What do you miss about life underwater?

Blog seminar

Two art students from Düsseldorf went underground for five days for their thesis. They have set up their own aquarium on twelve square meters. In between we talked to one of them.


© Felix Contzen You get used to almost everything in everyday life - including water at 15 degrees in the kitchen? Tomas Kleiner (left) and Marco Biermann

F.A.Z .: Tomas, you've already spent a few hours in the container. What is it like to live underwater?

Tomas Kleiner: It's getting really nice. As with every move, moving in was very exhausting. Each object had to be prepared in a very complex way so that it stays under water and does not swim upwards or even dissolve. There were a lot of questions that we couldn't clarify beforehand. But now all objects are in their place and you can live comfortably. We want to create an everyday life that is as unspectacular as possible and recover from the efforts of the last few days. I'm slowly starting to feel at home. Unfortunately we all have to get out of the water for an hour or two because it's extremely cold. It was originally planned that we would stay under water for two to three hours at a time. But we make sure that at least one person always stays in the water tank.

Is there anything that you miss in your new home?

Yes, the cozy food. I just really like to eat - and we have a lot of restrictions underwater. We can only eat what does not dissolve immediately: bananas, apples, pears, cucumbers, a sausage might work too. We are currently preparing soups in bags. But of course a cozy brunch with rolls and croissants like at home is not possible. But, contrary to expectations, a lot is also possible under water. All technical things were vacuum-sealed: battery lamps, DVD players and even cell phones. The only thing we don't do downstairs is go to the bathroom. We would have had the technical possibilities, but that was just too complicated for us. Maybe you can do that in a later project (laughs).

How did you prepare for this project?

We are in contact with a diving school in Düsseldorf that supports us with equipment and know-how. Most of the time someone from the diving school is there to make sure that everything is in order. We've both been interested in diving for a long time, but it hasn't emerged yet. The project has now made it possible for us that Marco almost has his diving license and that I have also done various diving courses. We had the container come from Austria. It was clear to us that we wanted to live in it properly - lying on the sofa, sitting at the table, washing up in the kitchen.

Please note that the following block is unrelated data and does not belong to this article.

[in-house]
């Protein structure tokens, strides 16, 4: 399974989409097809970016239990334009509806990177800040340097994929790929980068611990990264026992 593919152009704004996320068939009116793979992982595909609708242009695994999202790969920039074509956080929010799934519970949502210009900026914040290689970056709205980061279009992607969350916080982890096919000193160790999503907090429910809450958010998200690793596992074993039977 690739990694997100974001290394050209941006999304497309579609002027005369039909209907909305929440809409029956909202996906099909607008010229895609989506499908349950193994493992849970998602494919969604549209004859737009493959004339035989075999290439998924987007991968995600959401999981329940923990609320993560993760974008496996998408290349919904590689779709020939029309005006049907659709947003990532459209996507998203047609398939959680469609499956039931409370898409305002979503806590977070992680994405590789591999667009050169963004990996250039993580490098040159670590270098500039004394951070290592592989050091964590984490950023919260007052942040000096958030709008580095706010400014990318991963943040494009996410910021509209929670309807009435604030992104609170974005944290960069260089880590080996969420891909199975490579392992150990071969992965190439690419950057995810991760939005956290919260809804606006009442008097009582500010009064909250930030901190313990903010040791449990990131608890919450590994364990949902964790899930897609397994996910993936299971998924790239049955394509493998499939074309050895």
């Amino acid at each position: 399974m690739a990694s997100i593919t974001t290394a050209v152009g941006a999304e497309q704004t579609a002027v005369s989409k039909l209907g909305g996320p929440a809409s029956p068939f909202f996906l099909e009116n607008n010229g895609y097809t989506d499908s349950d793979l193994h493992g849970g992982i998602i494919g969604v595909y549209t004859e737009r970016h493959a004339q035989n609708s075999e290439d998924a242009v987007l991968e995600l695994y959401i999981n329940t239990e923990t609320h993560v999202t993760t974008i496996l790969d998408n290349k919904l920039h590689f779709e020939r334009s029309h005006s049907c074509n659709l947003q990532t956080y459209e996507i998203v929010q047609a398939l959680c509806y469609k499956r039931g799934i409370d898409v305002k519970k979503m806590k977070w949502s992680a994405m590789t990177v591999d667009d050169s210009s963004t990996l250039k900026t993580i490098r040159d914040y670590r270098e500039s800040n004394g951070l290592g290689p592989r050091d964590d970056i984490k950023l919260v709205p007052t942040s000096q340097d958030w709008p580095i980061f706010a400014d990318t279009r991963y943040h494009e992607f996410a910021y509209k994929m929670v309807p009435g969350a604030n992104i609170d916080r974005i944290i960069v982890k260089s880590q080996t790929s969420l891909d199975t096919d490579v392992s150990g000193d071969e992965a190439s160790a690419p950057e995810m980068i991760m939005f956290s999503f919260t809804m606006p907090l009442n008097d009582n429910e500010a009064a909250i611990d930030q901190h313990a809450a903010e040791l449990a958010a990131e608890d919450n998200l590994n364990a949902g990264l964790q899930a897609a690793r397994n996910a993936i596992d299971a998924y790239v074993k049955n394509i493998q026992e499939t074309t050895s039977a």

The topic of your thesis "Under Water - Life Design" is "Everyday Life". How do you involve him in your project?

We have observed that you act again and again in everyday life without really noticing what you are actually doing. Our approach is to focus more on everyday moments. For example, we had to think about different ways of working with or under water. The nice thing about working with water is that it creates very aesthetic images. At the same time, we find future scenarios such as traveling into space very exciting. Maybe in the future we will all have to live underwater. We take this opportunity with humor. It's not about a serious attempt, but a slightly bizarre scenario.

Are there any follow-up projects planned after the five days under water?

We will definitely follow up the project. Maybe we will process it in a video project. We would also like to exhibit the vacuum-sealed items or offer them for sale. We also considered repeating the project in other locations without the container: possibly an exhibition of the human species in the aqua zoo. But that is not yet certain. In any case, we will do other projects together.


Tomas Kleiner (27): initially studied painting as a student teacher, whereby the joint work with Marco Biermann resulted in the course of a class exhibition. He will probably study another semester at the ESADMM in Marseille and will embark on a travel project from there before he will probably first settle in Vienna.

Marco Biermann(32): also began studying to be a teacher at the Düsseldorf Art Academy as a painter and later turned to the performative medium more and more intensively over the years in Munich and Düsseldorf. After completing his studies in fine arts, Marco Biermann started his legal clerkship in order to establish the teaching profession as a second mainstay.

Sabrina Leretz asked the questions

Keywords: Düsseldorf Art Academy, life under water
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Life under water: It's getting more and more comfortable

By Sabrina Leretz

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